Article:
Terry
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Old Aug 07, 2006, 08:10 PM
Trampling out the vintage
Joined Feb 2002
1,893 Posts
Quote:
Originally Posted by ex-racr
Why re-invent the wheel?
Terry that's the definition of modeling - we do it again. Smaller.

Thanks for the link and video. We are intending this to be near-perfect scale; that guy's model is pretty good but not quite scale.

From all accounts this will be a deceptively challenging model. The airfoil and canopy have to be perfect or it likely won't fly. However, the lines are stunning and we feel it's worth a try...

Thanks to you all for your help.
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Old Aug 07, 2006, 10:49 PM
Electric Coolhunter
Thomas B's Avatar
United States, TX, Fort Worth
Joined Jun 2000
14,639 Posts
Your exhaust and inlet sizes are near what is needed for a WeMoTec Minifan 480 setup. That is probably the most used fan on this forum.

A search on Minfan 480 setups will yield tons of information.

With two of them in a 66" span Ho-229, I would go a little mild, with something like Mega 16/15/3 on 3S lipos to start with. 16/15/2 if you wnt more power on 3S.

Might be tough to get it to balance, as it is hard to get the batteries close enough to the front of the nose to help much.

The fans need to be placed as far forward as possible.
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Old Aug 07, 2006, 11:44 PM
Balsa Flies Better!
Stamford, CT
Joined Oct 2000
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Hi Greg

Slightly different suggestion- the Wemo 505 rather than the Minifan- the fan is a bit smaller- think it will take the inlet and outlets you've got a bit easier. Ken at K + A makes a nice liner for it that's 68 mm OD. If you really need a few extra mm smaller, the Vasa 65 fan would work- but it's terribly delicate unless you really support the housing well- which come to think of it- this airplane might do quite well.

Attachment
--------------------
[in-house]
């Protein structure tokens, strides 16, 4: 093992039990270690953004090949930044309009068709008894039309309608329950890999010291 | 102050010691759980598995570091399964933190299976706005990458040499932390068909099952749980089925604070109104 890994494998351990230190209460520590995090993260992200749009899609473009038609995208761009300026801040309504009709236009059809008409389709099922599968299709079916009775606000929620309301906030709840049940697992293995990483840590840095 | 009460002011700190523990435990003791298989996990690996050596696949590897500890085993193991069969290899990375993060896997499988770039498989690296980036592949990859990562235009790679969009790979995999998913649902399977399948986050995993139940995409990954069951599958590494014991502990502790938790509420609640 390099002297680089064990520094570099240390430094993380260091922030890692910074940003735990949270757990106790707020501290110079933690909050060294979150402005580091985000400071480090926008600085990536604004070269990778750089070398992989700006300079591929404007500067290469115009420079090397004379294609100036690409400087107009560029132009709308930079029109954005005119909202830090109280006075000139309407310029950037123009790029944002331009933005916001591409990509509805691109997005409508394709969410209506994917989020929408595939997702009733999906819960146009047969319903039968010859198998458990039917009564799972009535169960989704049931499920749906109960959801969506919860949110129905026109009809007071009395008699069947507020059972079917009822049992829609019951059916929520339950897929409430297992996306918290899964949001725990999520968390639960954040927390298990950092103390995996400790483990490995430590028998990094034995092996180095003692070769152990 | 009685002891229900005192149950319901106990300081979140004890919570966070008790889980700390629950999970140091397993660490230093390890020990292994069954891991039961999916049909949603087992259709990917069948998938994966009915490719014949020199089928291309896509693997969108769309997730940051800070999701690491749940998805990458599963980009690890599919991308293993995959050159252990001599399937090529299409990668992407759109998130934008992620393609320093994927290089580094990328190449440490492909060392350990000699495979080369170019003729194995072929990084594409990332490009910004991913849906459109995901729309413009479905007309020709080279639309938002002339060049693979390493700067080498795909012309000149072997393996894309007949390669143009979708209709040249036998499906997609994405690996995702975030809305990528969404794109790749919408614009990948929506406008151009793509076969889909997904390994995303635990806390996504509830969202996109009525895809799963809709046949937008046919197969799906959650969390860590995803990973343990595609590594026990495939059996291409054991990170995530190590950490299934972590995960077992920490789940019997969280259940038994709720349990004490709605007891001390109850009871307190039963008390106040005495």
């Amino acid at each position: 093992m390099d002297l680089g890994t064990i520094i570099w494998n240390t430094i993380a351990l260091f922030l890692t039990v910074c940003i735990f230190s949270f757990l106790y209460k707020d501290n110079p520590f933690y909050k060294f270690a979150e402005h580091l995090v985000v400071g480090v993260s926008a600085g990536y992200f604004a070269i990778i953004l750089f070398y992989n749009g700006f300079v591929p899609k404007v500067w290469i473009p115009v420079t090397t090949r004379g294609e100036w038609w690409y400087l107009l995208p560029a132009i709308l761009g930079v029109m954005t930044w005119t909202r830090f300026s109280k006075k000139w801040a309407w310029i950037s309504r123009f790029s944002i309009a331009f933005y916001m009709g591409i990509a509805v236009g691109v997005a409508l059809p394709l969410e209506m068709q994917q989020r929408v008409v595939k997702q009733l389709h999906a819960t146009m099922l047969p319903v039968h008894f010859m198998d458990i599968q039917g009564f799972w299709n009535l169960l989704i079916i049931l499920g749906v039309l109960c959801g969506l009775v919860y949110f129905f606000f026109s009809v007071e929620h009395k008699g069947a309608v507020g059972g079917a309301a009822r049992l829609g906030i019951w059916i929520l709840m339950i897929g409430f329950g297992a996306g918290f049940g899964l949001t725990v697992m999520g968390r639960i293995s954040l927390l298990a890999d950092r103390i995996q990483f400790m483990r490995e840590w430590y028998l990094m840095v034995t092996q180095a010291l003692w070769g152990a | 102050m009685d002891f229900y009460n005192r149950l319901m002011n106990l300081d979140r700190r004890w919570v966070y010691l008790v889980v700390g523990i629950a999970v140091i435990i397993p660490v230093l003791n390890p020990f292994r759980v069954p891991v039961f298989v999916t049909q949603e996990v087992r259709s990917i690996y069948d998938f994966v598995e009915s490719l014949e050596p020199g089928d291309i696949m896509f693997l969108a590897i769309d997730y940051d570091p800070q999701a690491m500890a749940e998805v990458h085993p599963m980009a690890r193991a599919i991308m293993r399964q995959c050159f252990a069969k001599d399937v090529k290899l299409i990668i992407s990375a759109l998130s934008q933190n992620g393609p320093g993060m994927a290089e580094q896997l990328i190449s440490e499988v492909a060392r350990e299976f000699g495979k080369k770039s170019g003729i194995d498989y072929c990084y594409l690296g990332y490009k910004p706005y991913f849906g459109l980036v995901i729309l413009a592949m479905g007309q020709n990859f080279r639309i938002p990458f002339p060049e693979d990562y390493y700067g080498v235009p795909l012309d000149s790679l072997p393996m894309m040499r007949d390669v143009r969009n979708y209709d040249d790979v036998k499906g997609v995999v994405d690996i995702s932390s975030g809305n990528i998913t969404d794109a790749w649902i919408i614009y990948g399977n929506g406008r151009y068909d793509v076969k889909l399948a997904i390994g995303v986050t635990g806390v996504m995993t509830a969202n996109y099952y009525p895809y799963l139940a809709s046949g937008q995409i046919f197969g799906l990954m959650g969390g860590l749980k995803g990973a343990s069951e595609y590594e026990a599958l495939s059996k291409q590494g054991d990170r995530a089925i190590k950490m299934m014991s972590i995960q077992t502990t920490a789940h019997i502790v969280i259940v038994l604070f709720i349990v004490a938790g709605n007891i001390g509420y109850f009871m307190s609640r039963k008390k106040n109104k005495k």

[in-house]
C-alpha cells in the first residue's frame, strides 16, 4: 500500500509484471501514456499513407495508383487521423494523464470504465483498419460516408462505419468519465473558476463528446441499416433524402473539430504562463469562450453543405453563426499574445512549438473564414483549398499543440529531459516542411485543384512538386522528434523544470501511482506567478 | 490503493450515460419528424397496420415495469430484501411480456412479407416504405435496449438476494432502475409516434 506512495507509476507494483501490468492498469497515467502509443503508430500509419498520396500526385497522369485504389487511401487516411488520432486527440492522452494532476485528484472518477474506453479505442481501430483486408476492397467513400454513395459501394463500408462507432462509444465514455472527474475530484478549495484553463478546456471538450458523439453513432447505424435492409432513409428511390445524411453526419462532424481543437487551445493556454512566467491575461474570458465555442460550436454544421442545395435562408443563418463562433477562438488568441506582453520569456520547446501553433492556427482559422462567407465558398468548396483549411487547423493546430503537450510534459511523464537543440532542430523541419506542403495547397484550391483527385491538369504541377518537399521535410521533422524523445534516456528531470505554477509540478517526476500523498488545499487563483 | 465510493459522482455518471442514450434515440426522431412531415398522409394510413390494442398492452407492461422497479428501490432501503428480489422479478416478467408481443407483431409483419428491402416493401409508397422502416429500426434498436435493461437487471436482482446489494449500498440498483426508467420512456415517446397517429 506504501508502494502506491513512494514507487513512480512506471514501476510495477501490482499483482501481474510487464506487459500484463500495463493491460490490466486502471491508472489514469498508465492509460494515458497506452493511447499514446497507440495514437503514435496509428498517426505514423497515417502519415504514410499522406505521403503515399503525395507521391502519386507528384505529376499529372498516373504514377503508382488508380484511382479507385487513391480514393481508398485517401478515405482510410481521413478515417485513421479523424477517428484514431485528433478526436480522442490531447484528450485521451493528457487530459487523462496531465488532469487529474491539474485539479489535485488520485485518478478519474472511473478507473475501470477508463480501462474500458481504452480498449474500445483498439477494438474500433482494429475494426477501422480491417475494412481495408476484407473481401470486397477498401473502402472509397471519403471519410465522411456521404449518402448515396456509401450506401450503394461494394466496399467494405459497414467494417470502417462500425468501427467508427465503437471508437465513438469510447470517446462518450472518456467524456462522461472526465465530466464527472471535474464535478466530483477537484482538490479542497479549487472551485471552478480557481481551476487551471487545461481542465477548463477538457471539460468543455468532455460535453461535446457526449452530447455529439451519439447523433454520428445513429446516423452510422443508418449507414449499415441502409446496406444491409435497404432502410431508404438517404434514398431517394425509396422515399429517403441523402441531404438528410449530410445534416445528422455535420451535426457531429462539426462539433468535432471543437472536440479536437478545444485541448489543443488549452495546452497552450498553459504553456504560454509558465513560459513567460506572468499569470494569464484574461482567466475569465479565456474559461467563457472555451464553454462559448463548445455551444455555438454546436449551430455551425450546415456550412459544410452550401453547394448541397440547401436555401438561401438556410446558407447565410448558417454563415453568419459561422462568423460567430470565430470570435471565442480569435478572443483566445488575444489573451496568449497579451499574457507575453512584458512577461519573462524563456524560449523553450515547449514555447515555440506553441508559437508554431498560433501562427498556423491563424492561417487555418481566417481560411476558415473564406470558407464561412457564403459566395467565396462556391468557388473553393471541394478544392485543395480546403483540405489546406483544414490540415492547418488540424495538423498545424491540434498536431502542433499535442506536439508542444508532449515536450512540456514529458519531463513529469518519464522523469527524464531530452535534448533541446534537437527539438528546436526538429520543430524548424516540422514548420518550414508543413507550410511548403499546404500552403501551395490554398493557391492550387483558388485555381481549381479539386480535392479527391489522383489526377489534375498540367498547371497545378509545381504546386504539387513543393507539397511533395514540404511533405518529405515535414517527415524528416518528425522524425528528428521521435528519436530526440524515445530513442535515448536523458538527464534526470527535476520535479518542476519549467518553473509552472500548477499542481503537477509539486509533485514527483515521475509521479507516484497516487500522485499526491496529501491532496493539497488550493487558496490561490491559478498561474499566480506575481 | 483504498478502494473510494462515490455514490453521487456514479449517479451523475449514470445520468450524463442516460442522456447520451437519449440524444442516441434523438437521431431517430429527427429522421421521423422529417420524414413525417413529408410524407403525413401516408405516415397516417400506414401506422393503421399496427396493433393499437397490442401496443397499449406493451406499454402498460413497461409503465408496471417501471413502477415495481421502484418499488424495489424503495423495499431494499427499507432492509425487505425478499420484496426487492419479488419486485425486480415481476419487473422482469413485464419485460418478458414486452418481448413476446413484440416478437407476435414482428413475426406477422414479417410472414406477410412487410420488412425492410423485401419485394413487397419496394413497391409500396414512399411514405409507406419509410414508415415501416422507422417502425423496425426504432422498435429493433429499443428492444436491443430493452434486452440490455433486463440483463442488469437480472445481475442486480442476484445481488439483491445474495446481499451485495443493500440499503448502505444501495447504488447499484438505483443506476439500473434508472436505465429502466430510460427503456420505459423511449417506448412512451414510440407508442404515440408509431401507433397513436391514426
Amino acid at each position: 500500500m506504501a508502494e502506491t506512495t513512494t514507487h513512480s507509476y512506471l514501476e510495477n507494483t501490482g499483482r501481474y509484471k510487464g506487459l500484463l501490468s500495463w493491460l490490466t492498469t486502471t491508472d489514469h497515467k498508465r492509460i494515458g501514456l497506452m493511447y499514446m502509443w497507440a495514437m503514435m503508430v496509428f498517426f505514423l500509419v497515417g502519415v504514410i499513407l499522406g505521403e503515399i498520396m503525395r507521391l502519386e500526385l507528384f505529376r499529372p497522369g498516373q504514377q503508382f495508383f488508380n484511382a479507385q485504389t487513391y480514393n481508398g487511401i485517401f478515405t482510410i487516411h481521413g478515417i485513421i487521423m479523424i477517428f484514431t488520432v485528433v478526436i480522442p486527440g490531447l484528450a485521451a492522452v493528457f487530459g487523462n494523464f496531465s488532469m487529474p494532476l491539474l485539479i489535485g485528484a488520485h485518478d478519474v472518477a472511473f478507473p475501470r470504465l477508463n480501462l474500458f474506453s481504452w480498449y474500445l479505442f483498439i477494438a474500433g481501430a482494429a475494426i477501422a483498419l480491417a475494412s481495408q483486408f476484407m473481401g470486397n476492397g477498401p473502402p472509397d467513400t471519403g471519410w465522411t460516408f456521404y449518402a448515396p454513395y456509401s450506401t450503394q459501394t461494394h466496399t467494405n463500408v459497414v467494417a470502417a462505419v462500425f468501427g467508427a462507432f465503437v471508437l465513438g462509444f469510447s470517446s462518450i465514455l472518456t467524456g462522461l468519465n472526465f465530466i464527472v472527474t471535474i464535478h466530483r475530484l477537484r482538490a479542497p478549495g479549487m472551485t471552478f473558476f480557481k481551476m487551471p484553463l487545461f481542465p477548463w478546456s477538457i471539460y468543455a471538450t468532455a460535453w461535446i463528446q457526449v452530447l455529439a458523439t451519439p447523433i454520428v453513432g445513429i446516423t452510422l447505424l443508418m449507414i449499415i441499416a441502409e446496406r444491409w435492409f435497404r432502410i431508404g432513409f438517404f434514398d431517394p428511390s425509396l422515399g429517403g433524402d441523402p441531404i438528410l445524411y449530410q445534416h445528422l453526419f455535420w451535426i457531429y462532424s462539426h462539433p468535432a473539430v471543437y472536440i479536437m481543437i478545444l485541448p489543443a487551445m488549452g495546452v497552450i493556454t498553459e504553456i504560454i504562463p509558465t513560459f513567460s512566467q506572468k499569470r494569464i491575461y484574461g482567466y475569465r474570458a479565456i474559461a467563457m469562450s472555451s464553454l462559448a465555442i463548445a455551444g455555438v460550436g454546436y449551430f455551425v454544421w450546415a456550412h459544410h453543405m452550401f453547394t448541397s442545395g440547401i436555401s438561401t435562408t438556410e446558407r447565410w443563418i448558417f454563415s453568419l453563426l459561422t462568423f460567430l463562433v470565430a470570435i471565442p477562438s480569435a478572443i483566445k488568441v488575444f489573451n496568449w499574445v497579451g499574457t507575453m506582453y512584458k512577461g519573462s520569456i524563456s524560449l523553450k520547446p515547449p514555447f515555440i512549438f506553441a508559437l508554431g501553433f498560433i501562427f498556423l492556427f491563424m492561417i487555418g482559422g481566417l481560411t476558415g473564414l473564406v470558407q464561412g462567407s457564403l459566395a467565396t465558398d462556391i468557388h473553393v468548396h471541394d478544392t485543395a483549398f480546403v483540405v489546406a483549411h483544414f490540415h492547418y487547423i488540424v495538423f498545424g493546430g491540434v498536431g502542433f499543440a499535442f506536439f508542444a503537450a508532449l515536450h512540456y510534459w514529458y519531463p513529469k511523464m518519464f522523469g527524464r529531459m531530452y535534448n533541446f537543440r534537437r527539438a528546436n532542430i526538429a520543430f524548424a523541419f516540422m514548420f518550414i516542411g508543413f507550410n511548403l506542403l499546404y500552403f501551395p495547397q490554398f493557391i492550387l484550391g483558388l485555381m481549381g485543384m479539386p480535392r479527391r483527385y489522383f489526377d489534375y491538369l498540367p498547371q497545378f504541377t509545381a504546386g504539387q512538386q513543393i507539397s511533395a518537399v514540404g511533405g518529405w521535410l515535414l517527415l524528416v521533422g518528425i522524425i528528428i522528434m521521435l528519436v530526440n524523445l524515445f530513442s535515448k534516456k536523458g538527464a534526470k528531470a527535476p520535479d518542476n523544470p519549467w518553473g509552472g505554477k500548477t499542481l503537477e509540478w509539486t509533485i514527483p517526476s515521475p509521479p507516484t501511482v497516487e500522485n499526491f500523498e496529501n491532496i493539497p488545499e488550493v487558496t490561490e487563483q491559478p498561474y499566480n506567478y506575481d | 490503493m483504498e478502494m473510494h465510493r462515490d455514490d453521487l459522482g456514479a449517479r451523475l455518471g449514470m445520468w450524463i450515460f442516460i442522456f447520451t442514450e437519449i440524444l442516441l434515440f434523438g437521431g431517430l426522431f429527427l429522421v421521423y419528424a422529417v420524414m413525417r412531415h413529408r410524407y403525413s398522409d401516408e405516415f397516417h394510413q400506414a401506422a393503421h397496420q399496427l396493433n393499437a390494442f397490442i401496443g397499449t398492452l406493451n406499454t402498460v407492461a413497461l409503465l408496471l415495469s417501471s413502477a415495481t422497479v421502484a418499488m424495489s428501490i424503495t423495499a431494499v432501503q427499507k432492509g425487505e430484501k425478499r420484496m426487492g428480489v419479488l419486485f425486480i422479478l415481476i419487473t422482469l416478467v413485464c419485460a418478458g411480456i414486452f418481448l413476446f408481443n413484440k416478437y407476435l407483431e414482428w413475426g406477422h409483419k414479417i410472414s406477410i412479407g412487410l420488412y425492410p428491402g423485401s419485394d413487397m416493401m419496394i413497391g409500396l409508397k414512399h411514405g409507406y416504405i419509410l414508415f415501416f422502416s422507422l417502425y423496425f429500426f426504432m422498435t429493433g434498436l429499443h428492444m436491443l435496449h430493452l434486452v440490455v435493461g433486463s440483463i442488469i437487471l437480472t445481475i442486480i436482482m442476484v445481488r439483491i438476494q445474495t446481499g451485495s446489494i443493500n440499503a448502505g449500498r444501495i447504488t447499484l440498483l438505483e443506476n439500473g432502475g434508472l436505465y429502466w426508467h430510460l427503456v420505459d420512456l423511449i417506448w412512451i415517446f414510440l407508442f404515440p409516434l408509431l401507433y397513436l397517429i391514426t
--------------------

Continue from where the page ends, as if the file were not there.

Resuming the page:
Some of the options depend on whether you want lowest weight or not-

Lowest weight- the Vasa 65 on a Medusa 028-32-3400 (think that's it)- should pull about 250 watts on 3s. around 4 oz

In the Wemo 505- the above motor will do about 300 watts on a hot 3s pack. Both setups worked fine in a 1.5lb F-86.

More watts- Wemo 505 with a Mega 3 turn on 4s. 350 watts on wimpy 4s, 450 watts on a hotter pack. Around 5.5 oz.

Figure the 450 watt setups weigh around 1 lb- the 300 watt setups will be closer to 12 oz or so.

Pay lots of attention to your inlet- if you can't come up with a nicely rounded inlet- add lots more watts.

In flying EDFs don't go less than 150 watts/lb- 200 watts/lb is kinda nice. If you want speed- go for more watts- the highest I've hit is around 275/lb.

HTH

Sam
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Old Aug 08, 2006, 08:55 PM
Trampling out the vintage
Joined Feb 2002
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Again many thanks for the comments. Those of us on this project are scale modelers first, and real newbies to EDF. Your comments are invaluable. I will check out all the alternives mentioned.

With the fans forward and a bit of a nose on this I am optomistic about the CG.